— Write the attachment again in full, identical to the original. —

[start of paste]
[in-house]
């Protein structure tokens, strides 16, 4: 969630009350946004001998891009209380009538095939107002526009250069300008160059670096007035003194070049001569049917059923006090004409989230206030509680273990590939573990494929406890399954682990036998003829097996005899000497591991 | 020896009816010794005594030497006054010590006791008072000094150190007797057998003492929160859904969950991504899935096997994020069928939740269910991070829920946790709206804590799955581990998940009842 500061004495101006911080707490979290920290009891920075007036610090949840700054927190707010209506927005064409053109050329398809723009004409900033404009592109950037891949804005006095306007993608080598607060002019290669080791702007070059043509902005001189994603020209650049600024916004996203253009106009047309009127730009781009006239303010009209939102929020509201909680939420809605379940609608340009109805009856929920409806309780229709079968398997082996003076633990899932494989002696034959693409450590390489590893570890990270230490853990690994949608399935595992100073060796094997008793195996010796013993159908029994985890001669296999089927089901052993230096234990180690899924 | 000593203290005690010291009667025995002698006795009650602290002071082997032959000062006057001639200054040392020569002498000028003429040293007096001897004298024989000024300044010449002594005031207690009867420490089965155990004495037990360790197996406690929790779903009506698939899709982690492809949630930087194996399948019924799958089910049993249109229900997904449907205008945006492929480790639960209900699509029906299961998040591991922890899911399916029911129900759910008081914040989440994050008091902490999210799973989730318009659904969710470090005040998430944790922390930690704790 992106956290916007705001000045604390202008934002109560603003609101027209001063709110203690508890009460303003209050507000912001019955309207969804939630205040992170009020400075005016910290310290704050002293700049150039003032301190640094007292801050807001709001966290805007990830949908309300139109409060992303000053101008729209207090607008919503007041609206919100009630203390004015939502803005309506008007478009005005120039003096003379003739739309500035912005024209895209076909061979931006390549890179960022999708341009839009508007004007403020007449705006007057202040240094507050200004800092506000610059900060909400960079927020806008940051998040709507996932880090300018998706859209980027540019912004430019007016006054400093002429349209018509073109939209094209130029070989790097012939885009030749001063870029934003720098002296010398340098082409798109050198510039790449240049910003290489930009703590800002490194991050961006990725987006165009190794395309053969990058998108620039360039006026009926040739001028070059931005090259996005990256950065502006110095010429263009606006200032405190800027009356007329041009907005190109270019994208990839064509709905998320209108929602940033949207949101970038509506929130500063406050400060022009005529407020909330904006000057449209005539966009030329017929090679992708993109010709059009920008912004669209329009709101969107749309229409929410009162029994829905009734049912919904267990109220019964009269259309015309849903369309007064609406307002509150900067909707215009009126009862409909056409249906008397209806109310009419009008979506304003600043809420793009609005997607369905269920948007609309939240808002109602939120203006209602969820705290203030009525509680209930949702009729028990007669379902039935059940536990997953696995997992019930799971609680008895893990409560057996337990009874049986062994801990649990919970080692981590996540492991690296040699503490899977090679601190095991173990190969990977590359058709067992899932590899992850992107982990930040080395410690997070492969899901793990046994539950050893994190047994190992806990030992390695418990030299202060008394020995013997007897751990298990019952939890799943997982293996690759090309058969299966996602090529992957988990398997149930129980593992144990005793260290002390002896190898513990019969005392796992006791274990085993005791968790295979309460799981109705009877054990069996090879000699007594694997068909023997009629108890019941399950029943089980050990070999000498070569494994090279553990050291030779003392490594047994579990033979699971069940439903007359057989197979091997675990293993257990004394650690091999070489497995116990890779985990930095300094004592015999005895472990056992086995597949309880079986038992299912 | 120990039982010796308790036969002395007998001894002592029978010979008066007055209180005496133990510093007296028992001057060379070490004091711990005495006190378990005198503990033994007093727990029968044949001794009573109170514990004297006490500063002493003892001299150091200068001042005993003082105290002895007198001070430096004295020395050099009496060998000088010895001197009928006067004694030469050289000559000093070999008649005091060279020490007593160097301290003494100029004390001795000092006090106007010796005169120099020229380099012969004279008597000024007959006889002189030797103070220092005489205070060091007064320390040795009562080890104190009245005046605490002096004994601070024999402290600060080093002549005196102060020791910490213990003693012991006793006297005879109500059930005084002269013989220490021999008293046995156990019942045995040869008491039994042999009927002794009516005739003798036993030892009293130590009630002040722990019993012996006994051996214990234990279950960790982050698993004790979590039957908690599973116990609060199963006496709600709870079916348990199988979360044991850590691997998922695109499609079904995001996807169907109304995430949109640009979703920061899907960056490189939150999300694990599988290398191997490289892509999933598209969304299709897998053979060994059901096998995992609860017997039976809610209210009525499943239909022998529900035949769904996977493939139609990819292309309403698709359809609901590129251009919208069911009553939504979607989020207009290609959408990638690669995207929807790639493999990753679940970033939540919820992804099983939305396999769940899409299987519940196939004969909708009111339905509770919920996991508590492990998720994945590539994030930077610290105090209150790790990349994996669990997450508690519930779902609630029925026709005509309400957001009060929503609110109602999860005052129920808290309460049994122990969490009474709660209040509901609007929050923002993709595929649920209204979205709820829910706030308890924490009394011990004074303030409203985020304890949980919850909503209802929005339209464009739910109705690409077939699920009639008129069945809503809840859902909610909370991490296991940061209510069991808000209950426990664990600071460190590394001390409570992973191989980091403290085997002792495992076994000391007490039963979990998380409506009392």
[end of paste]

[in-house]
């Protein structure tokens, strides 16, 4: 969630009350946004001998891009209380009538095939107002526009250069300008160059670096007035003194070049001569049917059923006090004409989230206030509680273990590939573990494929406890399954682990036998003829097996005899000497591991 | 020896009816010794005594030497006054010590006791008072000094150190007797057998003492929160859904969950991504899935096997994020069928939740269910991070829920946790709206804590799955581990998940009842 500061004495101006911080707490979290920290009891920075007036610090949840700054927190707010209506927005064409053109050329398809723009004409900033404009592109950037891949804005006095306007993608080598607060002019290669080791702007070059043509902005001189994603020209650049600024916004996203253009106009047309009127730009781009006239303010009209939102929020509201909680939420809605379940609608340009109805009856929920409806309780229709079968398997082996003076633990899932494989002696034959693409450590390489590893570890990270230490853990690994949608399935595992100073060796094997008793195996010796013993159908029994985890001669296999089927089901052993230096234990180690899924 | 000593203290005690010291009667025995002698006795009650602290002071082997032959000062006057001639200054040392020569002498000028003429040293007096001897004298024989000024300044010449002594005031207690009867420490089965155990004495037990360790197996406690929790779903009506698939899709982690492809949630930087194996399948019924799958089910049993249109229900997904449907205008945006492929480790639960209900699509029906299961998040591991922890899911399916029911129900759910008081914040989440994050008091902490999210799973989730318009659904969710470090005040998430944790922390930690704790 992106956290916007705001000045604390202008934002109560603003609101027209001063709110203690508890009460303003209050507000912001019955309207969804939630205040992170009020400075005016910290310290704050002293700049150039003032301190640094007292801050807001709001966290805007990830949908309300139109409060992303000053101008729209207090607008919503007041609206919100009630203390004015939502803005309506008007478009005005120039003096003379003739739309500035912005024209895209076909061979931006390549890179960022999708341009839009508007004007403020007449705006007057202040240094507050200004800092506000610059900060909400960079927020806008940051998040709507996932880090300018998706859209980027540019912004430019007016006054400093002429349209018509073109939209094209130029070989790097012939885009030749001063870029934003720098002296010398340098082409798109050198510039790449240049910003290489930009703590800002490194991050961006990725987006165009190794395309053969990058998108620039360039006026009926040739001028070059931005090259996005990256950065502006110095010429263009606006200032405190800027009356007329041009907005190109270019994208990839064509709905998320209108929602940033949207949101970038509506929130500063406050400060022009005529407020909330904006000057449209005539966009030329017929090679992708993109010709059009920008912004669209329009709101969107749309229409929410009162029994829905009734049912919904267990109220019964009269259309015309849903369309007064609406307002509150900067909707215009009126009862409909056409249906008397209806109310009419009008979506304003600043809420793009609005997607369905269920948007609309939240808002109602939120203006209602969820705290203030009525509680209930949702009729028990007669379902039935059940536990997953696995997992019930799971609680008895893990409560057996337990009874049986062994801990649990919970080692981590996540492991690296040699503490899977090679601190095991173990190969990977590359058709067992899932590899992850992107982990930040080395410690997070492969899901793990046994539950050893994190047994190992806990030992390695418990030299202060008394020995013997007897751990298990019952939890799943997982293996690759090309058969299966996602090529992957988990398997149930129980593992144990005793260290002390002896190898513990019969005392796992006791274990085993005791968790295979309460799981109705009877054990069996090879000699007594694997068909023997009629108890019941399950029943089980050990070999000498070569494994090279553990050291030779003392490594047994579990033979699971069940439903007359057989197979091997675990293993257990004394650690091999070489497995116990890779985990930095300094004592015999005895472990056992086995597949309880079986038992299912 | 120990039982010796308790036969002395007998001894002592029978010979008066007055209180005496133990510093007296028992001057060379070490004091711990005495006190378990005198503990033994007093727990029968044949001794009573109170514990004297006490500063002493003892001299150091200068001042005993003082105290002895007198001070430096004295020395050099009496060998000088010895001197009928006067004694030469050289000559000093070999008649005091060279020490007593160097301290003494100029004390001795000092006090106007010796005169120099020229380099012969004279008597000024007959006889002189030797103070220092005489205070060091007064320390040795009562080890104190009245005046605490002096004994601070024999402290600060080093002549005196102060020791910490213990003693012991006793006297005879109500059930005084002269013989220490021999008293046995156990019942045995040869008491039994042999009927002794009516005739003798036993030892009293130590009630002040722990019993012996006994051996214990234990279950960790982050698993004790979590039957908690599973116990609060199963006496709600709870079916348990199988979360044991850590691997998922695109499609079904995001996807169907109304995430949109640009979703920061899907960056490189939150999300694990599988290398191997490289892509999933598209969304299709897998053979060994059901096998995992609860017997039976809610209210009525499943239909022998529900035949769904996977493939139609990819292309309403698709359809609901590129251009919208069911009553939504979607989020207009290609959408990638690669995207929807790639493999990753679940970033939540919820992804099983939305396999769940899409299987519940196939004969909708009111339905509770919920996991508590492990998720994945590539994030930077610290105090209150790790990349994996669990997450508690519930779902609630029925026709005509309400957001009060929503609110109602999860005052129920808290309460049994122990969490009474709660209040509901609007929050923002993709595929649920209204979205709820829910706030308890924490009394011990004074303030409203985020304890949980919850909503209802929005339209464009739910109705690409077939699920009639008129069945809503809840859902909610909370991490296991940061209510069991808000209950426990664990600071460190590394001390409570992973191989980091403290085997002792495992076994000391007490039963979990998380409506009392």